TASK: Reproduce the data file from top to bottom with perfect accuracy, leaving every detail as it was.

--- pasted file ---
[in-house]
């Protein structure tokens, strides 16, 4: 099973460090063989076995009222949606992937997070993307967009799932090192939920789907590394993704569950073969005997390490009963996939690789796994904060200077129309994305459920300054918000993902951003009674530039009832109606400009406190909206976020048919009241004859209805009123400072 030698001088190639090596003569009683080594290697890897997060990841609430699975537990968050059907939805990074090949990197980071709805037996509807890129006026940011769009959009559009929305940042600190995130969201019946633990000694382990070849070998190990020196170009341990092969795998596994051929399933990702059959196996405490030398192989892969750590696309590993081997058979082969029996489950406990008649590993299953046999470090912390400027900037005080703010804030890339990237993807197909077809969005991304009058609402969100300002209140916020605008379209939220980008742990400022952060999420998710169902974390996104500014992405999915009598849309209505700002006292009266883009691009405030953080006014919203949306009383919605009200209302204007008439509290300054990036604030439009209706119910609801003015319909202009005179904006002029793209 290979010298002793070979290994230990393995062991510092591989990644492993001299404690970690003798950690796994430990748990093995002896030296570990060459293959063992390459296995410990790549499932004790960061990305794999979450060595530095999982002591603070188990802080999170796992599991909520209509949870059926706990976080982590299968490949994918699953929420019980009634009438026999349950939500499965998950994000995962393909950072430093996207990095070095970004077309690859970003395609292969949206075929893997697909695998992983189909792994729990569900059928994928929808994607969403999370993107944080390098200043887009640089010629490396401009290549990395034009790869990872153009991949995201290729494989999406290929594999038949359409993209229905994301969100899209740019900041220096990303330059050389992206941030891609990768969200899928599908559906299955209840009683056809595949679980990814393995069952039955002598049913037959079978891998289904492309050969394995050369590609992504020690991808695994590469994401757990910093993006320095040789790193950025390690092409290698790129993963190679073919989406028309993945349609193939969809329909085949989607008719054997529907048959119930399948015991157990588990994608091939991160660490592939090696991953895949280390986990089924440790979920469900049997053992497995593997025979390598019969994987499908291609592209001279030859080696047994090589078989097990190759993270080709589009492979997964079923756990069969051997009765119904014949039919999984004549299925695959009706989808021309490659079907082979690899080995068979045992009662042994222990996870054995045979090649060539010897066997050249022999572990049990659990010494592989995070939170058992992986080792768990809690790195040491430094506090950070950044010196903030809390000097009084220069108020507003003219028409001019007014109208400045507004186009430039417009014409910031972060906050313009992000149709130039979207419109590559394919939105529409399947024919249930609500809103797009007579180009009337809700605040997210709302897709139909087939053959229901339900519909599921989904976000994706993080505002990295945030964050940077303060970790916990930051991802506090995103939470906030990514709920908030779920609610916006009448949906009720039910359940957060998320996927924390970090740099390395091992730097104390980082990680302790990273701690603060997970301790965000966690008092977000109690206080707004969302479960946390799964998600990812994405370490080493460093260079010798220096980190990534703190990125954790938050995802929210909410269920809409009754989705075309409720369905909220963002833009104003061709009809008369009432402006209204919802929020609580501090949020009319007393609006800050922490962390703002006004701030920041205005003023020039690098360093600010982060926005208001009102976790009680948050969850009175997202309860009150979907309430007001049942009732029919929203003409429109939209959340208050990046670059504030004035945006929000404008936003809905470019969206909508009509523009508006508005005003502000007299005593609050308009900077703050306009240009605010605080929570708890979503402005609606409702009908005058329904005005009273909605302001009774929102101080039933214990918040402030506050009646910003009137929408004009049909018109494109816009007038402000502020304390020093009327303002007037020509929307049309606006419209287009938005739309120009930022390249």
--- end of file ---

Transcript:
[in-house]
């Protein structure tokens, strides 16, 4: 099973460090063989076995009222949606992937997070993307967009799932090192939920789907590394993704569950073969005997390490009963996939690789796994904060200077129309994305459920300054918000993902951003009674530039009832109606400009406190909206976020048919009241004859209805009123400072 030698001088190639090596003569009683080594290697890897997060990841609430699975537990968050059907939805990074090949990197980071709805037996509807890129006026940011769009959009559009929305940042600190995130969201019946633990000694382990070849070998190990020196170009341990092969795998596994051929399933990702059959196996405490030398192989892969750590696309590993081997058979082969029996489950406990008649590993299953046999470090912390400027900037005080703010804030890339990237993807197909077809969005991304009058609402969100300002209140916020605008379209939220980008742990400022952060999420998710169902974390996104500014992405999915009598849309209505700002006292009266883009691009405030953080006014919203949306009383919605009200209302204007008439509290300054990036604030439009209706119910609801003015319909202009005179904006002029793209 290979010298002793070979290994230990393995062991510092591989990644492993001299404690970690003798950690796994430990748990093995002896030296570990060459293959063992390459296995410990790549499932004790960061990305794999979450060595530095999982002591603070188990802080999170796992599991909520209509949870059926706990976080982590299968490949994918699953929420019980009634009438026999349950939500499965998950994000995962393909950072430093996207990095070095970004077309690859970003395609292969949206075929893997697909695998992983189909792994729990569900059928994928929808994607969403999370993107944080390098200043887009640089010629490396401009290549990395034009790869990872153009991949995201290729494989999406290929594999038949359409993209229905994301969100899209740019900041220096990303330059050389992206941030891609990768969200899928599908559906299955209840009683056809595949679980990814393995069952039955002598049913037959079978891998289904492309050969394995050369590609992504020690991808695994590469994401757990910093993006320095040789790193950025390690092409290698790129993963190679073919989406028309993945349609193939969809329909085949989607008719054997529907048959119930399948015991157990588990994608091939991160660490592939090696991953895949280390986990089924440790979920469900049997053992497995593997025979390598019969994987499908291609592209001279030859080696047994090589078989097990190759993270080709589009492979997964079923756990069969051997009765119904014949039919999984004549299925695959009706989808021309490659079907082979690899080995068979045992009662042994222990996870054995045979090649060539010897066997050249022999572990049990659990010494592989995070939170058992992986080792768990809690790195040491430094506090950070950044010196903030809390000097009084220069108020507003003219028409001019007014109208400045507004186009430039417009014409910031972060906050313009992000149709130039979207419109590559394919939105529409399947024919249930609500809103797009007579180009009337809700605040997210709302897709139909087939053959229901339900519909599921989904976000994706993080505002990295945030964050940077303060970790916990930051991802506090995103939470906030990514709920908030779920609610916006009448949906009720039910359940957060998320996927924390970090740099390395091992730097104390980082990680302790990273701690603060997970301790965000966690008092977000109690206080707004969302479960946390799964998600990812994405370490080493460093260079010798220096980190990534703190990125954790938050995802929210909410269920809409009754989705075309409720369905909220963002833009104003061709009809008369009432402006209204919802929020609580501090949020009319007393609006800050922490962390703002006004701030920041205005003023020039690098360093600010982060926005208001009102976790009680948050969850009175997202309860009150979907309430007001049942009732029919929203003409429109939209959340208050990046670059504030004035945006929000404008936003809905470019969206909508009509523009508006508005005003502000007299005593609050308009900077703050306009240009605010605080929570708890979503402005609606409702009908005058329904005005009273909605302001009774929102101080039933214990918040402030506050009646910003009137929408004009049909018109494109816009007038402000502020304390020093009327303002007037020509929307049309606006419209287009938005739309120009930022390249």